No one was excluded in the world of June Callwood. The celebrated journalist/activist with a "just fix it" attitude worked tirelessly for countless causes. She helped found over 50 social organizations including Nellie's women's shelter and Casey House, Canada's first AIDS hospice. Dubbed St. June, the woman with movie star good looks and an unwavering capacity for compassion, battled personal tragedy, depression and controversy in a long life that served as Canada's conscience.
20
Marshall McLuhan, the Man and his Message
He was a man of idioms and idiosyncrasies, deeply intelligent and a soothsayer. He had prescient knowledge of the Internet. Although educated in literature, Marshall McLuhan was known as a pop philosopher because his theories applied to mini-skirts and the twist. For his ability to keep up with the cutting edge, one colleague called him "The Runner." Critics said he destroyed literary values. Today, McLuhan's ideas are new again, applied to the electronic media that he predicted.
32
Media General
21
Peter Gzowski: Voice of Canada
For three hours a day, five days a week – for 15 years – millions tuned in to CBC Radio's Morningside and Peter Gzowski. Despite Gzowski's dishevelled appearance, this beloved radio host cast his folksy charm across the country. When Gzowski died in 2002, Canadians paid tribute to the broadcaster whose stammering informality and comforting voice had become a symbol for Canada.
21
Radio Canada International: Canada's Voice to the World
In February 1945, the "Voice of Canada" spoke to the world for the first time. The CBC International Service was founded to broadcast to Canadian Forces overseas in the Second World War. At war's end the radio service focused on telling the world about Canada in over a dozen languages. Despite budget cuts and critics who accused it of employing communists or operating as a government mouthpiece, the service now called Radio Canada International has persevered. CBC Archives looks back on RCI's six decades on shortwave.
20
Ruling the Airwaves: The CRTC and Canadian Content
"Canadian broadcasting should be Canadian." Pierre Juneau said those words in 1970 and he meant business. The Canadian Radio-Television Commission head said Canadian broadcasters were behaving like mouthpieces for American "entertainment factories," and introduced strict Canadian content rules for radio and television. Artists, actors, executives and politicians squared off. Would "CanCon" rules create a world-class recording industry and a "Canadian sound"? Or would they promote unwatchable shows, unlistenable music and mediocre Canadian talent?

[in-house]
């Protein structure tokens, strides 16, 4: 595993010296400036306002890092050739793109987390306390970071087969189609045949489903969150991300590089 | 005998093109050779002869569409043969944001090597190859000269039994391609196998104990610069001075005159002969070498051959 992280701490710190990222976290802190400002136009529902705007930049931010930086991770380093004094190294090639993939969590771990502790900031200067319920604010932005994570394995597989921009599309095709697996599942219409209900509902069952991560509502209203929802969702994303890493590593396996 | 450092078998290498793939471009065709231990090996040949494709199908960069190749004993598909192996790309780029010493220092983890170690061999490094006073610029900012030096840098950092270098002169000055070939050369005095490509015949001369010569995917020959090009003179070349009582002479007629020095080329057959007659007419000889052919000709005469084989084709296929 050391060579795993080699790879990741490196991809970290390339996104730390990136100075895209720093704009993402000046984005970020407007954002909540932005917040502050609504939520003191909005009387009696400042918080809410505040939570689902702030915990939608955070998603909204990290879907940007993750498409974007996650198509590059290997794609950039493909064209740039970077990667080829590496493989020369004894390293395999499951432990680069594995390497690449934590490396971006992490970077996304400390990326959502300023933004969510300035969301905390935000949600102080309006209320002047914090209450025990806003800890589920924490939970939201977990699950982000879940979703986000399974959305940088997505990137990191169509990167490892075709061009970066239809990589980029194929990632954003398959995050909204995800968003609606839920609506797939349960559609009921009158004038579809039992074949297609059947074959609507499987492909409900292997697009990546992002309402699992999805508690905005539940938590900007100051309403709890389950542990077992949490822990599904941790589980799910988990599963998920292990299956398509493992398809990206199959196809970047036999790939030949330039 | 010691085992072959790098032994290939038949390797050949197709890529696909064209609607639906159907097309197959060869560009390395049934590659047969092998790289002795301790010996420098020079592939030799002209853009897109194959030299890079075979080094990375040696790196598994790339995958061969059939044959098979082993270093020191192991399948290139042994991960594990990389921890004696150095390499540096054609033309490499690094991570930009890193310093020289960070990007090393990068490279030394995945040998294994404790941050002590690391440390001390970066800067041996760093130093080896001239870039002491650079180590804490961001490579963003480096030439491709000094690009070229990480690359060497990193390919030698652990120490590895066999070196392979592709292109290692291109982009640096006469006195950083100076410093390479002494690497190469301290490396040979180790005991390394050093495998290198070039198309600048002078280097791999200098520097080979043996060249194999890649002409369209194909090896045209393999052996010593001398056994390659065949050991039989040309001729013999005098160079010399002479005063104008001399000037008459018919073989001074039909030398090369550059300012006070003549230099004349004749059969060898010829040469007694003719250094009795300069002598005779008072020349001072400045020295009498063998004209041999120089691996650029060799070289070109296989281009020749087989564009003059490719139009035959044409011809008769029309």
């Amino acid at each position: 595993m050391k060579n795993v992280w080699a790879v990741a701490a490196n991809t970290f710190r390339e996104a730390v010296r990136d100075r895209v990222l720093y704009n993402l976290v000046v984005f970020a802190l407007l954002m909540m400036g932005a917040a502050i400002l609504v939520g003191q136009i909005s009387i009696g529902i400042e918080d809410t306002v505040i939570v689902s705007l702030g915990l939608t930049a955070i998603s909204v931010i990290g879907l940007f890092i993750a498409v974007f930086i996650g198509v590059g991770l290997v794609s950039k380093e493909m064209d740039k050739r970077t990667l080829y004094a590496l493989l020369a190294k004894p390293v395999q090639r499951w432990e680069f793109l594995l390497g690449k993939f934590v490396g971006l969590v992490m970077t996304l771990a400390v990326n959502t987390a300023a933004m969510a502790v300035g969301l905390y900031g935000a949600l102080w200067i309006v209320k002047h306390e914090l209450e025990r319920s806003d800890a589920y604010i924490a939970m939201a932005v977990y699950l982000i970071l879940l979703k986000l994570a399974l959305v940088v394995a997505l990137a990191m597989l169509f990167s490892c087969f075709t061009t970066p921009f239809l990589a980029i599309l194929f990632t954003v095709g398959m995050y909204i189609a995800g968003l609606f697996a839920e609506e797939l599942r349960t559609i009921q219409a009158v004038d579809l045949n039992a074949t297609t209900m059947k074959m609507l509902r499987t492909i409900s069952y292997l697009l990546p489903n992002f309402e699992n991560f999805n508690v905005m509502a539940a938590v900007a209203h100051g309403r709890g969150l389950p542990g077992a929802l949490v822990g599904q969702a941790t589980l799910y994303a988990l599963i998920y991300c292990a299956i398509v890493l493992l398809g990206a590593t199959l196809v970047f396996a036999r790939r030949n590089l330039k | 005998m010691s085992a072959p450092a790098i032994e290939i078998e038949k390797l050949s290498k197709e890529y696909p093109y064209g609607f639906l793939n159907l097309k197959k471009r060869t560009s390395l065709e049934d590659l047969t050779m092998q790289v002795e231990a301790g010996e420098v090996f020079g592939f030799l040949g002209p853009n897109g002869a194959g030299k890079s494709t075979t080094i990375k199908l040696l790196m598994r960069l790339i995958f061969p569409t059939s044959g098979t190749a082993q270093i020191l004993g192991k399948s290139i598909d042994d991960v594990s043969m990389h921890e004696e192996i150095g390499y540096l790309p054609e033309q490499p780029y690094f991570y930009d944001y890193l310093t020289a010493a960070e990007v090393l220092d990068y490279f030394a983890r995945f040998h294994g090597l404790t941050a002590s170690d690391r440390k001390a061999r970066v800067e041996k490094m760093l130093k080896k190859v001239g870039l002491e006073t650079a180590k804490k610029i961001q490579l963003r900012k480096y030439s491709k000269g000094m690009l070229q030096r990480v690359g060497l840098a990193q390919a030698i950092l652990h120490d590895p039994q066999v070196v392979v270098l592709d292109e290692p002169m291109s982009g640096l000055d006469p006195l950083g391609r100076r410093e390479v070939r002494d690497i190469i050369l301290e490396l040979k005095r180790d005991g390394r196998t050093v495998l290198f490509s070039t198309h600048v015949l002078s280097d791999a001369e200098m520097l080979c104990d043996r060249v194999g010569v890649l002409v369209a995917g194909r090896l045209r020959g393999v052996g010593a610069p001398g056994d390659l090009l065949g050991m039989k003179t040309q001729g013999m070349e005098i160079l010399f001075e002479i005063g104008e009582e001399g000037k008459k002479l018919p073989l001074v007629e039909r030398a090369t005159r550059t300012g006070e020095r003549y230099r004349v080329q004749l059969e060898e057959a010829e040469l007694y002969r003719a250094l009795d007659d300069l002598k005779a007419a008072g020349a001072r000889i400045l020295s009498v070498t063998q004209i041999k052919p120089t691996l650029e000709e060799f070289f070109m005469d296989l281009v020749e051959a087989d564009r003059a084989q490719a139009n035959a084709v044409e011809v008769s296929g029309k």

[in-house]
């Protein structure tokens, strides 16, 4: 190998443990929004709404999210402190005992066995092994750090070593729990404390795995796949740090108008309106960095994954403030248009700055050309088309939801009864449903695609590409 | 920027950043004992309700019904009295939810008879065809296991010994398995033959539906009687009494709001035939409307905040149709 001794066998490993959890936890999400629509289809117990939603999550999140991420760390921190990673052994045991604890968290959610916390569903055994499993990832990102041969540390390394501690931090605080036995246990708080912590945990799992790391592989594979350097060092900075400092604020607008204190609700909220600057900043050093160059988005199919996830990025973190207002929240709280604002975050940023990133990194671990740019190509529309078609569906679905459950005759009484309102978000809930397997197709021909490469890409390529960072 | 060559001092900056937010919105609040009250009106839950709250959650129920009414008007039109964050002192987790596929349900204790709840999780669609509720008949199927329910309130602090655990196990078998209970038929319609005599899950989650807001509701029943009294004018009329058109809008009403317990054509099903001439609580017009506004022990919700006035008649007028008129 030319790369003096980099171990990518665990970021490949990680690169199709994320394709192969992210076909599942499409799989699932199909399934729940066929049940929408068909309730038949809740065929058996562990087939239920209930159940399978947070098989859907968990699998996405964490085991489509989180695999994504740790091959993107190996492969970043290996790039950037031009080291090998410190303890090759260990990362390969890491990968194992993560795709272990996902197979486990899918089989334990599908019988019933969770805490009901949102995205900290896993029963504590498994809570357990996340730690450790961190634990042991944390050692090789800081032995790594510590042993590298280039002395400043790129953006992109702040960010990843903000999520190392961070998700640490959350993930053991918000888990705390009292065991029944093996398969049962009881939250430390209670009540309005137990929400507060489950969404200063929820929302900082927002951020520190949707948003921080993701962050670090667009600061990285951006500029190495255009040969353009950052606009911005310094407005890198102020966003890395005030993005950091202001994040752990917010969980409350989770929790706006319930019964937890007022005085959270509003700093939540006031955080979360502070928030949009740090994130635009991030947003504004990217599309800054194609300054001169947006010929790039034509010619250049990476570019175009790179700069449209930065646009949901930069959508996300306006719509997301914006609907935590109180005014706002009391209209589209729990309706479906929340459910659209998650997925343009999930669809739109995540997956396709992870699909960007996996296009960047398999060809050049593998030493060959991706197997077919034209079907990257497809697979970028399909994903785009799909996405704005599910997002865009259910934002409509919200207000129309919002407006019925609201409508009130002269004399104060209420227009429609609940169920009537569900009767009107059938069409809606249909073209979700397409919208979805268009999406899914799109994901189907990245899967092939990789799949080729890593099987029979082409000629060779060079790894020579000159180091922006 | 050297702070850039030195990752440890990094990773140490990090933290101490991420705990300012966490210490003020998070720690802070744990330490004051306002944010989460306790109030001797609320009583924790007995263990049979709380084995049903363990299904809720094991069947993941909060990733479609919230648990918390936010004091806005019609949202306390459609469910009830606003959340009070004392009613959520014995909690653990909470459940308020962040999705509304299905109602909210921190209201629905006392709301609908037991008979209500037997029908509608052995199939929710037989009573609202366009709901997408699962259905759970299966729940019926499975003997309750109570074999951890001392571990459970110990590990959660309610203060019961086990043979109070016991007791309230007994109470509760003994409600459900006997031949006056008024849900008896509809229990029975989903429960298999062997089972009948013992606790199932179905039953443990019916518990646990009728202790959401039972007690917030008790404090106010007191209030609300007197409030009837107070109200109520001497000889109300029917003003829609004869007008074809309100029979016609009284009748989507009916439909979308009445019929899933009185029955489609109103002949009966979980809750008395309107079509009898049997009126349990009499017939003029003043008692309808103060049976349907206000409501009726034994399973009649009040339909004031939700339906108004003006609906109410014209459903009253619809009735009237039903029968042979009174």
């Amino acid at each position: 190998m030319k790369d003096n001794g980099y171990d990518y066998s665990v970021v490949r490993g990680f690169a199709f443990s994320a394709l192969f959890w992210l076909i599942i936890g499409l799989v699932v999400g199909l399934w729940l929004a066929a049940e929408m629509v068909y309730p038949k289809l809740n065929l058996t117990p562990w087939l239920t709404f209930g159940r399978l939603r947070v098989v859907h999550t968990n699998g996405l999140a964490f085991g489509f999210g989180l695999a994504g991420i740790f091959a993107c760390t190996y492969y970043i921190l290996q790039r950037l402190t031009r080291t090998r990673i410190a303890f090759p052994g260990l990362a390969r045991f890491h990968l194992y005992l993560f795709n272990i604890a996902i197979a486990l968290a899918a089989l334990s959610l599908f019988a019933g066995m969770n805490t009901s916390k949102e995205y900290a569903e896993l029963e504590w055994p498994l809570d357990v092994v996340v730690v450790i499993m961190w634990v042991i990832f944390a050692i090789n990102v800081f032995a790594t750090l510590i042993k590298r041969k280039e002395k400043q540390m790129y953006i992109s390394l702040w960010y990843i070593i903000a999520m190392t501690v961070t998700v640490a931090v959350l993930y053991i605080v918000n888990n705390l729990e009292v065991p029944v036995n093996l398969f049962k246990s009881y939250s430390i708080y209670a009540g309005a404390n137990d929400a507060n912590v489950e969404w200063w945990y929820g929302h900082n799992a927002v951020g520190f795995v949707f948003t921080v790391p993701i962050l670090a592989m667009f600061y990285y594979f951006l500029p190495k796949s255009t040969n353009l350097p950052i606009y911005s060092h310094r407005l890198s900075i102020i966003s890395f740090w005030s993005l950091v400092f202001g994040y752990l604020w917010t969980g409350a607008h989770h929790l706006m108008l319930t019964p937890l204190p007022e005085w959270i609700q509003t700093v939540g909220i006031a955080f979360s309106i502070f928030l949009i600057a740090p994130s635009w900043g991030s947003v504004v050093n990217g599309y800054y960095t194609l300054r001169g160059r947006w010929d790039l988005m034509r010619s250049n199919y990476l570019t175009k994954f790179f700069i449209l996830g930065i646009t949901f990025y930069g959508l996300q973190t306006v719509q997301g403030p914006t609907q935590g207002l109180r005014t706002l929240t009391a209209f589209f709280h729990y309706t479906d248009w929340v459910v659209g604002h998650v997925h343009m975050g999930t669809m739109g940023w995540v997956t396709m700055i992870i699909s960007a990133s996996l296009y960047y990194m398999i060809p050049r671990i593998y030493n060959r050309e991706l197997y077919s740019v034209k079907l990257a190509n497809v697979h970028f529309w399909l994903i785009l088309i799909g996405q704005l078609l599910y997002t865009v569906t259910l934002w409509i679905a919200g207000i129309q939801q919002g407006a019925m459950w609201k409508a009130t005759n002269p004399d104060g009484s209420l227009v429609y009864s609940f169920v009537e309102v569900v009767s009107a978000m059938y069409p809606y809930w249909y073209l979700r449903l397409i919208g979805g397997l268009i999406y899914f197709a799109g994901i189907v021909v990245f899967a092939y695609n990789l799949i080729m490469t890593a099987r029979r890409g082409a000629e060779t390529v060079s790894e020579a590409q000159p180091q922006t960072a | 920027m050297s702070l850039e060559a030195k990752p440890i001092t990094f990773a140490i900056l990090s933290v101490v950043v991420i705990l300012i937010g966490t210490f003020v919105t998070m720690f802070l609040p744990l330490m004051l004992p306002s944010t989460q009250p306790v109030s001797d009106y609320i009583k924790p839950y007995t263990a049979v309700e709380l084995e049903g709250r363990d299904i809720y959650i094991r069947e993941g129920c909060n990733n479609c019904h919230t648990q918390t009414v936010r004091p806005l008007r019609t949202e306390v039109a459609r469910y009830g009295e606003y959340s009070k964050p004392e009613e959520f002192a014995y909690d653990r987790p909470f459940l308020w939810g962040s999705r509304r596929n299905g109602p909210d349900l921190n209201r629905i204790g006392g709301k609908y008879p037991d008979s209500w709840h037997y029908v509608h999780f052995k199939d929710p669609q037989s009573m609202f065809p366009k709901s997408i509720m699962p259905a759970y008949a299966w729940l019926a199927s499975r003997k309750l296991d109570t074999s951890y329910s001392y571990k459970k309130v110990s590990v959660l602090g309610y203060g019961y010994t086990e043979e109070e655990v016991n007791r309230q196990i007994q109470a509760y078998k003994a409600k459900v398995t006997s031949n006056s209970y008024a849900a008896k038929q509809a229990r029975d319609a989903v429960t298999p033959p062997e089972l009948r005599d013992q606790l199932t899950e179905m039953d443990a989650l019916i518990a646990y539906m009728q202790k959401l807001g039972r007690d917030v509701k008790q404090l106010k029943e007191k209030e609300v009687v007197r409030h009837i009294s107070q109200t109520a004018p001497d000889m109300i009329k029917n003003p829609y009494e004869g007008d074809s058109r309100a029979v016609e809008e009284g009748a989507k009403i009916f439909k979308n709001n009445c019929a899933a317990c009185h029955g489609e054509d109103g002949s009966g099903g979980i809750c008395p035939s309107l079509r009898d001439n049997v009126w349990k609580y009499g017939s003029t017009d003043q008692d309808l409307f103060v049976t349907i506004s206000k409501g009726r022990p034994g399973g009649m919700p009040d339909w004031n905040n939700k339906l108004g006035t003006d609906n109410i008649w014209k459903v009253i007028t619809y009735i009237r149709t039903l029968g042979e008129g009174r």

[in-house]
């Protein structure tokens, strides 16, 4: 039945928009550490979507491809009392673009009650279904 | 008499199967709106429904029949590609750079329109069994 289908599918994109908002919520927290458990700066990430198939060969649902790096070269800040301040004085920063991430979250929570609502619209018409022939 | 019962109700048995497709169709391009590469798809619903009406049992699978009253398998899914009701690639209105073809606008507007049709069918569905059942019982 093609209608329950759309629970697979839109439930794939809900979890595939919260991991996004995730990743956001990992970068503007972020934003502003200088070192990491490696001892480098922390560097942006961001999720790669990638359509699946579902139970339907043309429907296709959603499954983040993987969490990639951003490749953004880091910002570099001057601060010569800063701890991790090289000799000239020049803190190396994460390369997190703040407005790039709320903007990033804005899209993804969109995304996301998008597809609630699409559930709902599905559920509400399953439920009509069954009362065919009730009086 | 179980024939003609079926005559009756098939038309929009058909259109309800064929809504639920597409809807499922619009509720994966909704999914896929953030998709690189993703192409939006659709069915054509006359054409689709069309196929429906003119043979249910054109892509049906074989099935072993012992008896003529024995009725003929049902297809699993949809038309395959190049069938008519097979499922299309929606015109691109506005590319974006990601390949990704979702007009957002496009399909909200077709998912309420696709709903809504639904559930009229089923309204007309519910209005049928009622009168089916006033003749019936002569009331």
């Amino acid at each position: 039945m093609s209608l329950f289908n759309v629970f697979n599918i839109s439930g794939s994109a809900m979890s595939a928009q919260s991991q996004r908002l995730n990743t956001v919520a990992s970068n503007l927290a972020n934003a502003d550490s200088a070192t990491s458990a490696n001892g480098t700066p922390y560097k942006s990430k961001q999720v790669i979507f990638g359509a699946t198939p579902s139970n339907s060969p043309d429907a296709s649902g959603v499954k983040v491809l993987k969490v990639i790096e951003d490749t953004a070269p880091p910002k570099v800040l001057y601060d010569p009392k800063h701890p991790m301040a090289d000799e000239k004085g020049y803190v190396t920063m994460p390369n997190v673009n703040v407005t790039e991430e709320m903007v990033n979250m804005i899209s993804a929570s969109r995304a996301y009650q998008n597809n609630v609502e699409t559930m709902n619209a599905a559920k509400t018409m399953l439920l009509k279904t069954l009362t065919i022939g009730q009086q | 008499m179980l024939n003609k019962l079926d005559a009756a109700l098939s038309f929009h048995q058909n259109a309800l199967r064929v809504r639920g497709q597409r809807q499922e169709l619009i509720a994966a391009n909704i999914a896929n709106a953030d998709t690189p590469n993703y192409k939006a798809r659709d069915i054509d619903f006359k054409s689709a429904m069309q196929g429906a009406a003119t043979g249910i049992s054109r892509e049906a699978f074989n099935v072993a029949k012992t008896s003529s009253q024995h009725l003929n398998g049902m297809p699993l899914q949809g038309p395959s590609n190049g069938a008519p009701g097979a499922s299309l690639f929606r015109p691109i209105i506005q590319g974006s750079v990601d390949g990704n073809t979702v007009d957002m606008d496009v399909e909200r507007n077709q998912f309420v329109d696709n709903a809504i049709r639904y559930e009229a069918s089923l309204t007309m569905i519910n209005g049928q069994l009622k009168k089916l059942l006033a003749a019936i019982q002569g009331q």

6
Ruling the Airwaves: extra clips
"Canadian broadcasting should be Canadian." Pierre Juneau said those words in 1970 and he meant business. The Canadian Radio-Television Commission head said Canadian broadcasters were behaving like mouthpieces for American "entertainment factories," and introduced strict Canadian content rules for radio and television. Artists, actors, executives and politicians squared off. Would "CanCon" rules create a world-class recording industry and a "Canadian sound"? Or would they promote unwatchable shows, unlistenable music and mediocre Canadian talent?
7
The Arcade Age
In October 1958, physicist William Higinbotham developed Tennis for Two, a basic, monochromatic game played on an oscilloscope. It took almost 20 years before computer games could be produced for consumers. Pac-Man, Space Invaders, Donkey Kong and others captured imaginations, gobbled up quarters and offered an exciting and accessible new pastime. The CBC Digital Archives looks back on the early days of video games in North America and the birth of a cultural phenomenon.
6
Waking Up With Andy Barrie
Since 1995, CBC Radio's Andy Barrie has been waking up Torontonians with his warm, friendly voice and thoughtful interviews. As Barrie retires as host of CBC Radio's Toronto morning show, Metro Morning, CBC Digital Archives celebrates his career. We've got excerpts from his first day on the job at Metro Morning and the day he announced his retirement, as well as select interviews. Just for fun, we even have a 1982 CBC-TV clip in which Barrie performs card tricks.